No matter how fantastic your findings are, if you do not present them clearly and logically, your reader may not understand or even bother to read them. It is important that people read your work, so let’s talk about how the structure of a manuscript can keep your reader reading.
Original research reports are commonly organized into Introduction, Materials and Methods, Results and Discussion sections. This allows your reader to find specific information quickly and easily. Most researchers are familiar with this structure, yet many manuscripts that land on my desk still have information in the wrong section. It seems that some of us are still confused about what goes where.
Here I explain what you should or should not put in each section, so that your manuscript is well-structured, your argumentation is clear and… your readers keep reading.
What goes where?
A catchy title will grab the reader’s attention. But more importantly, the title needs to convey what your research is about. If you are struggling to conjure an effective title for your paper, then follow this step by step guide.
Most readers will only read the Abstract, so it needs to be good! Although it is the first section of your paper, I recommend you write it last, when your conclusions and argumentation are clear in your head. The Abstract should summarize the rationale and aim of the study, how the study was performed, what the study showed and the implications of the study findings.
In the Introduction, describe what your work is about and why you are doing it.
For starters, you need to provide the necessary background information. Do not assume that your reader is an expert, but at the same time don’t go overboard and review every paper that was ever published on the topic. Ask yourself, ‘What does my reader need to know?’
Keep it relevant. The Introduction should only contain information to do with your research question. So, if you are exploring the role of a transcription factor in brain development, don’t write four pages on how it regulates the immune system. That is not relevant and does not explain why you are doing what you are doing.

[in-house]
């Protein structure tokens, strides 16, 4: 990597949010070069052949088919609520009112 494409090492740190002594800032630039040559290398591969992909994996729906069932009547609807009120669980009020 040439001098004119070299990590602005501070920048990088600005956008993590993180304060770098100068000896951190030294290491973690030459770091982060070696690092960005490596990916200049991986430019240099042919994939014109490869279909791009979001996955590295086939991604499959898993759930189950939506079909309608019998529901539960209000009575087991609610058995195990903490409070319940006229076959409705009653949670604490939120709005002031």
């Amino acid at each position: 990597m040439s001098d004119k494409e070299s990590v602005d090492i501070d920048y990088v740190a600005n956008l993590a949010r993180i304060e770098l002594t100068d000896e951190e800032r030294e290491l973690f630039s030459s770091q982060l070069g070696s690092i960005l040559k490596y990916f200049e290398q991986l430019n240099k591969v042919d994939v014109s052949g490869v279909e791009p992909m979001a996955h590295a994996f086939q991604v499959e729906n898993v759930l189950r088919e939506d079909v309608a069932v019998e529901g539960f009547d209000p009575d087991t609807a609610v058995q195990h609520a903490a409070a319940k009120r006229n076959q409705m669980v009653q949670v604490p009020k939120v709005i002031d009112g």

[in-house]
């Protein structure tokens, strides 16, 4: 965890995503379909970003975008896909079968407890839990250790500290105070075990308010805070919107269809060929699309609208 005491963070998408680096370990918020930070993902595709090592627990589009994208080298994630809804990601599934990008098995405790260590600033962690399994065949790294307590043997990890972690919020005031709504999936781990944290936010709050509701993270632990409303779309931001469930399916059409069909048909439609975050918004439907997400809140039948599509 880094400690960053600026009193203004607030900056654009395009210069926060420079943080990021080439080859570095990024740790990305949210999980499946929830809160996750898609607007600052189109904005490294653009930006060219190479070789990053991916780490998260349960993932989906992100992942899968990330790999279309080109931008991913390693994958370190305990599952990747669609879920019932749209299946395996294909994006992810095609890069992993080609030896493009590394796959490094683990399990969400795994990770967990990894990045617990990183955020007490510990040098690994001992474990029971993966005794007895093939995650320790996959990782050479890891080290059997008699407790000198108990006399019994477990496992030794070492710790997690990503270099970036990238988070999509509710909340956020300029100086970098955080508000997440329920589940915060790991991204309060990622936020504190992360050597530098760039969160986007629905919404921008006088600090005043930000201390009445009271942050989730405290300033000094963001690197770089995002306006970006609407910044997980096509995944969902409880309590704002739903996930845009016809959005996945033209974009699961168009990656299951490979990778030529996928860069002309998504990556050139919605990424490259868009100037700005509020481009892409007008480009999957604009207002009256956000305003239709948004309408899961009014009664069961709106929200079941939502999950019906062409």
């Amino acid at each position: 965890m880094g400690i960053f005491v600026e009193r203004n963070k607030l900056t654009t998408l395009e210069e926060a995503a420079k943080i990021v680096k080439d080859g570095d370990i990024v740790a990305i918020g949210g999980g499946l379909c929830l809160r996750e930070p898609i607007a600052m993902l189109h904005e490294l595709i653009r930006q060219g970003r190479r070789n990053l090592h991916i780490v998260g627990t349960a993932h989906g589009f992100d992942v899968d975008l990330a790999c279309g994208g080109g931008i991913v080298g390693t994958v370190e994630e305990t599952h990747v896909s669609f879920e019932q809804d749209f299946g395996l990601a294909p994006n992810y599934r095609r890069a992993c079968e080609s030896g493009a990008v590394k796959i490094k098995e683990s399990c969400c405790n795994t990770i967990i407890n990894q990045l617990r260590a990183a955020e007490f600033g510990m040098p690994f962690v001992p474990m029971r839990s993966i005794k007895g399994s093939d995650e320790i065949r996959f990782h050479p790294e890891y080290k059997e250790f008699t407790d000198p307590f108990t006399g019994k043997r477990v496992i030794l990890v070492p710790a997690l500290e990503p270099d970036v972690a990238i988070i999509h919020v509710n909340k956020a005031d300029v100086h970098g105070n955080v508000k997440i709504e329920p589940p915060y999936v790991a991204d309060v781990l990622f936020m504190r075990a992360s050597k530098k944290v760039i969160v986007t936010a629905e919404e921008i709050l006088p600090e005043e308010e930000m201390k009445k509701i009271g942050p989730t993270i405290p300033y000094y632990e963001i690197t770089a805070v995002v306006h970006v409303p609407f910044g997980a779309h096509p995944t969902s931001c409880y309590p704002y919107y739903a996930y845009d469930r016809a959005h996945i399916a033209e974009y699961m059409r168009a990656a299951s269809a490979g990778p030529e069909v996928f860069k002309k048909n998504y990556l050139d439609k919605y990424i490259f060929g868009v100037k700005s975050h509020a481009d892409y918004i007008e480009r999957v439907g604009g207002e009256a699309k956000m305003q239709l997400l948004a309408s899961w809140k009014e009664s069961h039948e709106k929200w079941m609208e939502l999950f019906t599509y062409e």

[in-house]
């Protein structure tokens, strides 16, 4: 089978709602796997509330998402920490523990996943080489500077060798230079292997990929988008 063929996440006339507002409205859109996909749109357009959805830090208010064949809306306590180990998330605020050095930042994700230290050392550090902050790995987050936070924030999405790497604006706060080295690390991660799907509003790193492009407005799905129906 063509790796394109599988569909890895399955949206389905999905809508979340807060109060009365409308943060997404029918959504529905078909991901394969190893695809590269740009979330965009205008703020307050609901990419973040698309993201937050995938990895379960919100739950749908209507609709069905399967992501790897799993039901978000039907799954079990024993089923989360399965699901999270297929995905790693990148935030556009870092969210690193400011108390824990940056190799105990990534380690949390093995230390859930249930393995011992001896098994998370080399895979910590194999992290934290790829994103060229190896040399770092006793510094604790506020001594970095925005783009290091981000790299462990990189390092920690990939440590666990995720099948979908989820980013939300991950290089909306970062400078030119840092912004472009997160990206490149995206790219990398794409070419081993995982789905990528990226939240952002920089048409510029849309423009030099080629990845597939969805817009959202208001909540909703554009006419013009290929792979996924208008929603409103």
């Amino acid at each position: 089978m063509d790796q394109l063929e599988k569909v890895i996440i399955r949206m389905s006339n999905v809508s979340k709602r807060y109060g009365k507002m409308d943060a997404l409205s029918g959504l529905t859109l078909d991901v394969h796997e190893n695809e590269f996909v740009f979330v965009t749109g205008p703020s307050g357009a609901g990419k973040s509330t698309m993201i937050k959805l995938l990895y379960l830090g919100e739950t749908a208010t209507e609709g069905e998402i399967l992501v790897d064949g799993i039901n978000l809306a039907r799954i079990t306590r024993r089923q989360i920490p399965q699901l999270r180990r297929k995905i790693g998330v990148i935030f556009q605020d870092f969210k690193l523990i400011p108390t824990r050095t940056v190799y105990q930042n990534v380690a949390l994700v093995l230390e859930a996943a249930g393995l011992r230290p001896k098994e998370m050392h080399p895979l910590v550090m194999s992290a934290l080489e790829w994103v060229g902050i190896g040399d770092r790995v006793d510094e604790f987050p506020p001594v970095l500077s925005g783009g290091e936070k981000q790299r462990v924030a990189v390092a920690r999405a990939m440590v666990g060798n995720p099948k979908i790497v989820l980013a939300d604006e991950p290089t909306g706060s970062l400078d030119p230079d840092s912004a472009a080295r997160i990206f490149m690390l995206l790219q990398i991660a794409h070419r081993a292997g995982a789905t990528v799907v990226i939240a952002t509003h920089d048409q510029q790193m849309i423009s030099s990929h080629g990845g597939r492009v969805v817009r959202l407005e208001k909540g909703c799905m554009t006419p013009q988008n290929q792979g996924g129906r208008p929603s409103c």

Convince your reader that what you are doing is important. Be sure to highlight what knowledge is missing and how your study will help.
In the Materials and Methods section, describe how you got your results.
You need to include sufficient detail so that the reader can repeat your work. And you need to describe all of your methods. If you present images showing how cortical neurons differentiate when a gene is knocked out, then make sure you explain how these neurons were cultured and how the gene was knocked out.
In the Results section, describe what you found.
The data you present should answer your all-important research question. So, if you explained in the Introduction that you will explore the role of a particular protein in heart development, then do not show where it is expressed in the brain. Stick to the point and your (busy) reader will thank you.
Data can be presented as text, figures or tables. Although you should make your findings clear, don’t repeat everything from figures or tables in the text. And if you do repeat results in the text, make sure that they match what you have presented in your figure.
Research misconduct is (quite rightly) an ever-growing issue. So keep the relevant guidelines in mind when reporting your results, such as the CONSORT guidelines for clinical trials and STROBE guidelines for observational studies (more about these in another post).
In the Discussion, interpret your findings and discuss their implications.
Start by summarizing what you found and say whether you answered your research question. This is your chance to really sell your work! Explain all the important issues raised by your results and discuss them in relation to what is already published. Talk about whether your findings are supported or contradicted by other work, and give reasons why.
No study is without limitations. In the penultimate paragraph, discuss the limitations of your work. How do they affect the interpretation of your results and what could be done to overcome them?
In the final paragraph, make your conclusions. Explain the broader implications of your findings and suggest possible avenues for future work. But take care – although you want to sell your results, do not go overboard and make claims that your data do not support.
So what are the no-no's?
Do not describe your results in the Methods section. For example, you can describe how patients were selected and which patient characteristics were recorded, but you should not say how many patients were female and how many were over 60 years old. This information belongs in the Results section.
Another no-no: Cutting out essential methodological information to reduce the word count. If you need to reduce the number of words, use the Supplementary Information section or refer your reader to publications that provide the relevant details.
And the final no-no: Don’t bore your reader by (re)repeating results and background information in the Discussion. Keep them reading!
Without good structure, you won't keep them reading.
Claire Bacon is a former research scientist with professional qualifications in copy editing and medical editing. She edits manuscripts for non-native English-speaking scientists and works as a copy editor for a biomedical journal.